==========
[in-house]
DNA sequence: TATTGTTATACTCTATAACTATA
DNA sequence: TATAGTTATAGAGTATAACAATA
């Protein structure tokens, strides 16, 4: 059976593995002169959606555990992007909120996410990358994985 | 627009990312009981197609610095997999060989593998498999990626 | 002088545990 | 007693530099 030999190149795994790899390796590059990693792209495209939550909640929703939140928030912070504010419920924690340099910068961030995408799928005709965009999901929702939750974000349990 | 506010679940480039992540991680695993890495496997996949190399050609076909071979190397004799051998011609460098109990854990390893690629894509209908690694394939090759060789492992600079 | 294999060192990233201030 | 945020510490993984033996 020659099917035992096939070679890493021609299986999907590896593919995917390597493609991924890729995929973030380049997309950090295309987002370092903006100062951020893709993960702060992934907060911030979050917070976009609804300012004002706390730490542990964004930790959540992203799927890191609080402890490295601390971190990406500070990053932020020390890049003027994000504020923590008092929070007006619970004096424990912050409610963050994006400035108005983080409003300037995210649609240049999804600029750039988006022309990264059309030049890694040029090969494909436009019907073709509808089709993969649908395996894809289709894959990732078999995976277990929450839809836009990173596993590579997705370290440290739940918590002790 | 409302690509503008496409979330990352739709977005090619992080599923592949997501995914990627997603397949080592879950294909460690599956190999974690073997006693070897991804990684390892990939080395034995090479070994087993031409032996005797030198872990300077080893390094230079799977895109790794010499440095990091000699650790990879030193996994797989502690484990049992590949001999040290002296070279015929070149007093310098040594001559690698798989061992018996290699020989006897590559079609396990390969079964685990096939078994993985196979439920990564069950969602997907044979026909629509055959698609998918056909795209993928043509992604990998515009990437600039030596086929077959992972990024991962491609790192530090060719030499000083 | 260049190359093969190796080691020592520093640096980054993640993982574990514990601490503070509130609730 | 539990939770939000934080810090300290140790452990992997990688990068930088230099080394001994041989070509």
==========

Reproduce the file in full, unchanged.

[in-house]
DNA sequence: TATTGTTATACTCTATAACTATA
DNA sequence: TATAGTTATAGAGTATAACAATA
């Protein structure tokens, strides 16, 4: 059976593995002169959606555990992007909120996410990358994985 | 627009990312009981197609610095997999060989593998498999990626 | 002088545990 | 007693530099 030999190149795994790899390796590059990693792209495209939550909640929703939140928030912070504010419920924690340099910068961030995408799928005709965009999901929702939750974000349990 | 506010679940480039992540991680695993890495496997996949190399050609076909071979190397004799051998011609460098109990854990390893690629894509209908690694394939090759060789492992600079 | 294999060192990233201030 | 945020510490993984033996 020659099917035992096939070679890493021609299986999907590896593919995917390597493609991924890729995929973030380049997309950090295309987002370092903006100062951020893709993960702060992934907060911030979050917070976009609804300012004002706390730490542990964004930790959540992203799927890191609080402890490295601390971190990406500070990053932020020390890049003027994000504020923590008092929070007006619970004096424990912050409610963050994006400035108005983080409003300037995210649609240049999804600029750039988006022309990264059309030049890694040029090969494909436009019907073709509808089709993969649908395996894809289709894959990732078999995976277990929450839809836009990173596993590579997705370290440290739940918590002790 | 409302690509503008496409979330990352739709977005090619992080599923592949997501995914990627997603397949080592879950294909460690599956190999974690073997006693070897991804990684390892990939080395034995090479070994087993031409032996005797030198872990300077080893390094230079799977895109790794010499440095990091000699650790990879030193996994797989502690484990049992590949001999040290002296070279015929070149007093310098040594001559690698798989061992018996290699020989006897590559079609396990390969079964685990096939078994993985196979439920990564069950969602997907044979026909629509055959698609998918056909795209993928043509992604990998515009990437600039030596086929077959992972990024991962491609790192530090060719030499000083 | 260049190359093969190796080691020592520093640096980054993640993982574990514990601490503070509130609730 | 539990939770939000934080810090300290140790452990992997990688990068930088230099080394001994041989070509």